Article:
Monday, August 1, 2011

Treasures from Distant Parts

Whenever we leave town we make a beeline for the charity/church/second hand shops.  Our trip to the winter DIY Deco weekend was no exception, and we has some wonderful finds.  Mr Shoestring could not find any red handled kitchen implements but was pleased with this cream and green handled fish slice - very appropriate for the "new" kitchen at Shoestring Cottage, too.

There were a couple of beautiful glass plates which will come in handy for sitting under pot plants

and these very convincing "art deco" earrings were all $2. per pair at a tattoo parlour/jewellery store in Hastings!  It pays to persevere in our quest for the perfect accessory.  Some of them might end up being used on hats perhaps.

I was thrilled to find lots of woollies of various colours which are going to be thrown into a hot wash and then dried in the clothes drier to felt them.  After that the plan is to deconstruct them and put them back together in new forms to make snuggly woolens for winter weekends.  The composition of the fibre needs to be at least 70% wool to get the felted effect, and this is the first time I have tried experimenting with woolies in this way.  More updates to follow.  As well as the knitted woolens there was a good selection of tweed skirts for putting together into a crazy quilt muffler for winter but first of all, to get more interesting colours, some pieces are going into the dye pot.  More to follow on that project in time too.

This old curtain called to me; it needed to be loved and I was the person to do it!  It is going to be transformed into a 1950s style dress complete with full skirts.  More later on this too.  (Perhaps I am setting myself a few too many goals here, even remembering to keep you updated will be a mission.)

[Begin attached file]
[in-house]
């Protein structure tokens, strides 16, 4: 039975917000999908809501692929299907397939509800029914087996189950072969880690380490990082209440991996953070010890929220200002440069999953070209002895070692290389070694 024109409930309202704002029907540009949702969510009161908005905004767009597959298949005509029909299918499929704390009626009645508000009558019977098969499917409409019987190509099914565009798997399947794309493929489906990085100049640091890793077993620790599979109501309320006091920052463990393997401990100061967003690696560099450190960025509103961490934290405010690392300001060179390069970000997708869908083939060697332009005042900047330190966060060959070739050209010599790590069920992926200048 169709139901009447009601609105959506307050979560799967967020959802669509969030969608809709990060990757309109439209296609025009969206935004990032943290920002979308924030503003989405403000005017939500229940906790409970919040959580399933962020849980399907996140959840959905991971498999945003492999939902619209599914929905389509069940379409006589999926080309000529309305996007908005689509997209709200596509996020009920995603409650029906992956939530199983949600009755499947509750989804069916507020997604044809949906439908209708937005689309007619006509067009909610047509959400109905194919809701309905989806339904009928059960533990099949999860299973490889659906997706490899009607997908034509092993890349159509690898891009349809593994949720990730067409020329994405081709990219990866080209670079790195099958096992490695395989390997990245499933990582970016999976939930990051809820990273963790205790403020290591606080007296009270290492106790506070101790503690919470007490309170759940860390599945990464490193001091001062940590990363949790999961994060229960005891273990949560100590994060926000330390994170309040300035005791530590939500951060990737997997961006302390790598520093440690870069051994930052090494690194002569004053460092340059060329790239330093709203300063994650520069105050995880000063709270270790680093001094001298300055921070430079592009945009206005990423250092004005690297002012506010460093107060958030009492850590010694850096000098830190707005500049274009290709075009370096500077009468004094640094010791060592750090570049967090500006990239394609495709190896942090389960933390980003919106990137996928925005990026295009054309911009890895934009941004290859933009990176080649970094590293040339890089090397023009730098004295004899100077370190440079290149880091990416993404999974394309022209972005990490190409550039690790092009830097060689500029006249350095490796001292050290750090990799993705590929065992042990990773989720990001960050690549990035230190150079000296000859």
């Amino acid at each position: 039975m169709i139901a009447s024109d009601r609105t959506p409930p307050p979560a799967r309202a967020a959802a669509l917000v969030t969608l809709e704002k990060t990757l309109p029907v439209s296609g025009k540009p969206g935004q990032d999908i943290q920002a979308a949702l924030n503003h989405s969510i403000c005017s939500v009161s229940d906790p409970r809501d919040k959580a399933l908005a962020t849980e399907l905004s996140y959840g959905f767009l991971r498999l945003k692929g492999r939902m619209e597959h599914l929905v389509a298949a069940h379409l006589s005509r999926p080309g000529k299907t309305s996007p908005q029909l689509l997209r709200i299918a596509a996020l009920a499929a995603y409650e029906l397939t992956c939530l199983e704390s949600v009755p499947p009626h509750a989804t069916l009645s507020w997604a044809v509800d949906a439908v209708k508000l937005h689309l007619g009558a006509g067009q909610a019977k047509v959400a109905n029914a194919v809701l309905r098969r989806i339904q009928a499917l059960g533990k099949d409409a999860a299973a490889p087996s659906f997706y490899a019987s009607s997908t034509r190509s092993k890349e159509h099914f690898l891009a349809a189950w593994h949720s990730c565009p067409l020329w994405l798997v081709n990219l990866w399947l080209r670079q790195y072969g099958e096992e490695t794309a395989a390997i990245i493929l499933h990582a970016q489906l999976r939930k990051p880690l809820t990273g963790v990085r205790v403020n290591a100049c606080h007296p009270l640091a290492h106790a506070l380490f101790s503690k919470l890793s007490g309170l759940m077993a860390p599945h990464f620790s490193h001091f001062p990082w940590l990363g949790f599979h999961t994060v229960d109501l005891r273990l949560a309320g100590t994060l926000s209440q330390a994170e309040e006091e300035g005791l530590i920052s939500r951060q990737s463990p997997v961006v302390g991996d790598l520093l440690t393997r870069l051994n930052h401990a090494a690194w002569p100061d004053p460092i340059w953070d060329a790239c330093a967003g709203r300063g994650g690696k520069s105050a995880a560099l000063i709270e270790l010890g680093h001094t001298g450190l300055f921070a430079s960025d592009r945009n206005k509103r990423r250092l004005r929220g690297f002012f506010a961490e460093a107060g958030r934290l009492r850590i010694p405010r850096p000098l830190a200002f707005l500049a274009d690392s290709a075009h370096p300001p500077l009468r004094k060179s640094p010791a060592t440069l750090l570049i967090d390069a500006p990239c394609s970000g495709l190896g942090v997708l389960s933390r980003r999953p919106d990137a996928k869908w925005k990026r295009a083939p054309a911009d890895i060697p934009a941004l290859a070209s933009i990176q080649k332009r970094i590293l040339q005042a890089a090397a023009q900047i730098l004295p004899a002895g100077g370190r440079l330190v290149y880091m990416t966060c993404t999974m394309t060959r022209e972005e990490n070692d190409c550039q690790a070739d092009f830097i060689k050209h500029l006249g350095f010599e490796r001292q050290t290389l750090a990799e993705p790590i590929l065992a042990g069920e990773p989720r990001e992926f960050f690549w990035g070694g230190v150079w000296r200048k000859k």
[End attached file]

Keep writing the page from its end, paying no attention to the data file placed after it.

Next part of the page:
When we come back from a holiday it is surprising which things return to us and give us pleasure when least expected.  Since we returned from Napier I have been thinking about the swallows which dived and swooped all along the foreshore there.  For some reason I thought they were migratory birds which fly away in the autumn and return in the spring.  Having consulted up a book about birds in New Zealand I discovered that they actually stay here all year round.  They are self introduced; presumably they were blown off course on their way to or from Tasmania.  Their subtle colours are to my eye as beautiful as those seen on brighter hued birds, and the way they feed on the wing is so skillful.  I celebrated them by decorating a velvet jacket with new buttons and sleeve ruffles and adding a swallow pin.

Not very much is happening above ground in the garden at Shoestring Cottage.  We can only hope that lots is going on underground though; that the lilies are preparing themselves to put on a stunning display in summer for example.

Only a few blossoms in the garden now

The most surprising happening this week was that this beautiful beaded evening purse was donated to the collection of rapidly accumulating relics.  I think the frame may be tortoiseshell, which of course we would never contemplate buying now.  The workmanship is exquisite and I suspect that it is probably Edwardian.  It is very well preserved,considering how delicate the beading is.  The colours are surprisingly strong and intense.